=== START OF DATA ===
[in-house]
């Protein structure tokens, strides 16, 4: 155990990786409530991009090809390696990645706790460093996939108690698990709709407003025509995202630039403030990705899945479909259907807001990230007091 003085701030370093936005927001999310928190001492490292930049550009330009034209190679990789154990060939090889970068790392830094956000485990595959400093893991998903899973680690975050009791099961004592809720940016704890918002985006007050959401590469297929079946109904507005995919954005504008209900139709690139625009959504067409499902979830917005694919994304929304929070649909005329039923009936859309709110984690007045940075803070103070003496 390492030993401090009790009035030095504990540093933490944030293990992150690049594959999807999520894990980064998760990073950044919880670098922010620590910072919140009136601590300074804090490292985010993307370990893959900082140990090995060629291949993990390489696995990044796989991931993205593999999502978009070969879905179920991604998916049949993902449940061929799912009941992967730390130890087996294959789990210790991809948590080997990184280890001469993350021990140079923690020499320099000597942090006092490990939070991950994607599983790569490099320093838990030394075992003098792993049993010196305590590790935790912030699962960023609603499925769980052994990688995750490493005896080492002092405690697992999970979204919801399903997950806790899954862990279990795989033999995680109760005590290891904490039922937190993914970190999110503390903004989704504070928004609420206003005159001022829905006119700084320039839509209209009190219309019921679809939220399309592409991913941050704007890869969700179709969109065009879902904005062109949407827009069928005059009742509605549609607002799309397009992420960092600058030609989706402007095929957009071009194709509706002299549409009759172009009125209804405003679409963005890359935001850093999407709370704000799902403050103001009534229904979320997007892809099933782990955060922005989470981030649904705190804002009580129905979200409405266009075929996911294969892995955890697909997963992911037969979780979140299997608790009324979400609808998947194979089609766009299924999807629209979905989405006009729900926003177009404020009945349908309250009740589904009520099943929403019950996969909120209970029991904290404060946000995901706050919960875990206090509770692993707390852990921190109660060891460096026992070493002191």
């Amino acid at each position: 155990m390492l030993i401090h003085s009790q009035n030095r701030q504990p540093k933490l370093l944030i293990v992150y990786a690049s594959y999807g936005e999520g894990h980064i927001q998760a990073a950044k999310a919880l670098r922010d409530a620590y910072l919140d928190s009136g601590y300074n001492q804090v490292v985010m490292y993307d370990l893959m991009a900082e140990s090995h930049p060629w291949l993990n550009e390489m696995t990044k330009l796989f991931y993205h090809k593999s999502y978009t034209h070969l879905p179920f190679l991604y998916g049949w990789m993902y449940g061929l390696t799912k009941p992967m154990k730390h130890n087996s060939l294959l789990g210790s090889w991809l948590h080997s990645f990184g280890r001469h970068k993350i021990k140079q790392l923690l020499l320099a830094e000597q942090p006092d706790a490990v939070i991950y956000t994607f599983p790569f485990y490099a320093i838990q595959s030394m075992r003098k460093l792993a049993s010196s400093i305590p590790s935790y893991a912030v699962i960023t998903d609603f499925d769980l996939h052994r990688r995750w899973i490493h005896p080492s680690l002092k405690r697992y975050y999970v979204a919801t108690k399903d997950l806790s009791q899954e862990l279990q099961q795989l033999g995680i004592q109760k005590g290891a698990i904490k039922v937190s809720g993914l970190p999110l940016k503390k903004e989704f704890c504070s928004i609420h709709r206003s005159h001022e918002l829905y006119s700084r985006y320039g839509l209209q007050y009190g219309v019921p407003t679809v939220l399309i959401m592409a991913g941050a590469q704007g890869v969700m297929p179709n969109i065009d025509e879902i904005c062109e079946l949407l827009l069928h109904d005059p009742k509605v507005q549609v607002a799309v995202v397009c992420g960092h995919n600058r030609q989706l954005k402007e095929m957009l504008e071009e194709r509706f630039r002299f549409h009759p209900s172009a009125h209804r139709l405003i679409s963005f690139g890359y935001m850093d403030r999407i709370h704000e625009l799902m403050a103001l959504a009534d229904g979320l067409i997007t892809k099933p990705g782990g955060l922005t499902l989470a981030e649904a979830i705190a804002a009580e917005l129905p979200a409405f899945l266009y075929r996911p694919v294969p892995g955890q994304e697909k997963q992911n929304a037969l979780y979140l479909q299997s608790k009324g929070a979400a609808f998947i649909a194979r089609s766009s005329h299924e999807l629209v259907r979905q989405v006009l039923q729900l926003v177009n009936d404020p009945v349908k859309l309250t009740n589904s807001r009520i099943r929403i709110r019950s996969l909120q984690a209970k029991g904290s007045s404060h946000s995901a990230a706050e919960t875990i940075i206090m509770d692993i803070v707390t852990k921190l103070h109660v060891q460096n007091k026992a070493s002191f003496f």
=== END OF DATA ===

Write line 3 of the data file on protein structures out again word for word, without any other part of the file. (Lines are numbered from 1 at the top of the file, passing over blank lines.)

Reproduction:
């Amino acid at each position: 155990m390492l030993i401090h003085s009790q009035n030095r701030q504990p540093k933490l370093l944030i293990v992150y990786a690049s594959y999807g936005e999520g894990h980064i927001q998760a990073a950044k999310a919880l670098r922010d409530a620590y910072l919140d928190s009136g601590y300074n001492q804090v490292v985010m490292y993307d370990l893959m991009a900082e140990s090995h930049p060629w291949l993990n550009e390489m696995t990044k330009l796989f991931y993205h090809k593999s999502y978009t034209h070969l879905p179920f190679l991604y998916g049949w990789m993902y449940g061929l390696t799912k009941p992967m154990k730390h130890n087996s060939l294959l789990g210790s090889w991809l948590h080997s990645f990184g280890r001469h970068k993350i021990k140079q790392l923690l020499l320099a830094e000597q942090p006092d706790a490990v939070i991950y956000t994607f599983p790569f485990y490099a320093i838990q595959s030394m075992r003098k460093l792993a049993s010196s400093i305590p590790s935790y893991a912030v699962i960023t998903d609603f499925d769980l996939h052994r990688r995750w899973i490493h005896p080492s680690l002092k405690r697992y975050y999970v979204a919801t108690k399903d997950l806790s009791q899954e862990l279990q099961q795989l033999g995680i004592q109760k005590g290891a698990i904490k039922v937190s809720g993914l970190p999110l940016k503390k903004e989704f704890c504070s928004i609420h709709r206003s005159h001022e918002l829905y006119s700084r985006y320039g839509l209209q007050y009190g219309v019921p407003t679809v939220l399309i959401m592409a991913g941050a590469q704007g890869v969700m297929p179709n969109i065009d025509e879902i904005c062109e079946l949407l827009l069928h109904d005059p009742k509605v507005q549609v607002a799309v995202v397009c992420g960092h995919n600058r030609q989706l954005k402007e095929m957009l504008e071009e194709r509706f630039r002299f549409h009759p209900s172009a009125h209804r139709l405003i679409s963005f690139g890359y935001m850093d403030r999407i709370h704000e625009l799902m403050a103001l959504a009534d229904g979320l067409i997007t892809k099933p990705g782990g955060l922005t499902l989470a981030e649904a979830i705190a804002a009580e917005l129905p979200a409405f899945l266009y075929r996911p694919v294969p892995g955890q994304e697909k997963q992911n929304a037969l979780y979140l479909q299997s608790k009324g929070a979400a609808f998947i649909a194979r089609s766009s005329h299924e999807l629209v259907r979905q989405v006009l039923q729900l926003v177009n009936d404020p009945v349908k859309l309250t009740n589904s807001r009520i099943r929403i709110r019950s996969l909120q984690a209970k029991g904290s007045s404060h946000s995901a990230a706050e919960t875990i940075i206090m509770d692993i803070v707390t852990k921190l103070h109660v060891q460096n007091k026992a070493s002191f003496f």